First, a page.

book dump || From Petra’s Bookshelves

Drinking and happy times all-around with friends Petra and Manny at Petra’s porch. And the plan was, I was going to take home that Rivka Galchen novel with me. But of course not. Because Petra and I are dorks like that.

From the bottom, up:

  1. Wild Women: Contemporary Short Stories by Women Celebrating Women, edited by Sue Thomas.
  2. The Waves, by Virginia Woolf.
  3. What We Talk About When We Talk About Love, by Raymond Carver.
  4. Complete Short Stories of Graham Greene.
  5. The Married Man, by Edmund White.
  6. Sexing the Cherry, by Jeanette Winterson.
  7. Written on the Body, by Jeanette Winterson.
  8. Atmospheric Disturbances, by Rivka Galchen.
  9. Saturnalia: An Anthology of Bizarre Erotica, edited by Paul Scott.
  10. Birds of America: Stories, by Lorrie Moore.

[NOTES: I already have the Carver book, but left it at home, and I figured, you can never have too many Carvers running around. Also, well, excited for Woolf, the Moore collection, and I figured I’m gonna give that Graham Greene a try.]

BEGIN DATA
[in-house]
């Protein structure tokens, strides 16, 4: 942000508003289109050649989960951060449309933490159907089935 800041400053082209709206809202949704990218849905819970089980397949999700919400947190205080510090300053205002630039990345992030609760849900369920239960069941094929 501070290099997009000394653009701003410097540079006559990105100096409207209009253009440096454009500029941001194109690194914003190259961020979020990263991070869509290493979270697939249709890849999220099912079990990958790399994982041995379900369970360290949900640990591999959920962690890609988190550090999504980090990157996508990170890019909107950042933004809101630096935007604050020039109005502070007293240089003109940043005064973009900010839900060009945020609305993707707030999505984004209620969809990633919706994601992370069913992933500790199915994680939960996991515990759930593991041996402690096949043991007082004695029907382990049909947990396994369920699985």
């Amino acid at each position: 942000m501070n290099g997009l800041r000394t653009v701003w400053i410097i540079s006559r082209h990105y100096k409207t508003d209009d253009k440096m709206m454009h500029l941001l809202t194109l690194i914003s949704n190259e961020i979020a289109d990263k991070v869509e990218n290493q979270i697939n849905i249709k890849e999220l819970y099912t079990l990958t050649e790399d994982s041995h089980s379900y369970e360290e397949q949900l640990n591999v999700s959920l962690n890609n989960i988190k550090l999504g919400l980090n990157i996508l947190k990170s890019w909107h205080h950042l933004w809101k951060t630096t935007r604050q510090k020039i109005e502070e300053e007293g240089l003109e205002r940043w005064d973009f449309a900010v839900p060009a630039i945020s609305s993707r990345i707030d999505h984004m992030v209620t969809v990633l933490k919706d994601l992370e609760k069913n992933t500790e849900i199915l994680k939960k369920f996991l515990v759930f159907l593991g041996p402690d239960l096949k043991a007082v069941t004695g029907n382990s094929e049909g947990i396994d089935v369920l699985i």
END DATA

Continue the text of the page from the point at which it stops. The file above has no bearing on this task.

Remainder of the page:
Borrowed books, Red Horse, and Off! lotion. Petra and Manny just saved my life tonight.

9 thoughts on “book dump || From Petra’s Bookshelves

    1. I do have great friends, harhar. I brought Written on the Body with me today. I’d only glanced on the first page before I put it down last night, but it looks like a pretty book. :]

  1. Oooh, Petra’s books are wonderful! I loved Wild Women, and Winterson= <3. Am excited for you, tell me what you think about Written on the body, that's my favorite Winterson book. :)

    It is now my fantasy to raid your bookshelf. Methinks I would hyperventilate. :)

    1. Raid away, haha. I actually peeked at Written on the Body before I went to sleep, and her language is spectacular. Only hoping I won’t get overwhelmed, haha. I’m reading it first. Drawn in by “Why is the measure of love loss?” :]

  2. I also check the first few pages of a book before purchasing, if I’m not too familiar with the author. :)
    I think it’s also semi-autobiographical, since Winterson left her gf for her book agent when writing that book.


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